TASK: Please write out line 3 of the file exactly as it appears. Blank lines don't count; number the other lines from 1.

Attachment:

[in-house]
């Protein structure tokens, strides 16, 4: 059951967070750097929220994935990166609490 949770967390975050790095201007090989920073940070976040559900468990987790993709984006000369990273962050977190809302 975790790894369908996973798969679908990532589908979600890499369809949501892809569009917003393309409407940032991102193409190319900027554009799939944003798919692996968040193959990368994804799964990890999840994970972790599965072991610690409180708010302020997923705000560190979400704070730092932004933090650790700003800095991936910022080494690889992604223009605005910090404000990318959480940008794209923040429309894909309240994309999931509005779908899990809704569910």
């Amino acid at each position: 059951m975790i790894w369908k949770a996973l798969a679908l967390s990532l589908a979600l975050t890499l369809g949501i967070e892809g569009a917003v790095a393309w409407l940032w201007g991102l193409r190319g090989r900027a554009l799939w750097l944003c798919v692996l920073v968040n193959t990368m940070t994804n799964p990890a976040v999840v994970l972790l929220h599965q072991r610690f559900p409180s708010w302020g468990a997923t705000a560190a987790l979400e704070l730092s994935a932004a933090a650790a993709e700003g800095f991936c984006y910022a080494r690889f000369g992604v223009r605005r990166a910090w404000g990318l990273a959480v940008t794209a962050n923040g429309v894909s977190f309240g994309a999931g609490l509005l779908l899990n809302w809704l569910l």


């Amino acid at each position: 059951m975790i790894w369908k949770a996973l798969a679908l967390s990532l589908a979600l975050t890499l369809g949501i967070e892809g569009a917003v790095a393309w409407l940032w201007g991102l193409r190319g090989r900027a554009l799939w750097l944003c798919v692996l920073v968040n193959t990368m940070t994804n799964p990890a976040v999840v994970l972790l929220h599965q072991r610690f559900p409180s708010w302020g468990a997923t705000a560190a987790l979400e704070l730092s994935a932004a933090a650790a993709e700003g800095f991936c984006y910022a080494r690889f000369g992604v223009r605005r990166a910090w404000g990318l990273a959480v940008t794209a962050n923040g429309v894909s977190f309240g994309a999931g609490l509005l779908l899990n809302w809704l569910l």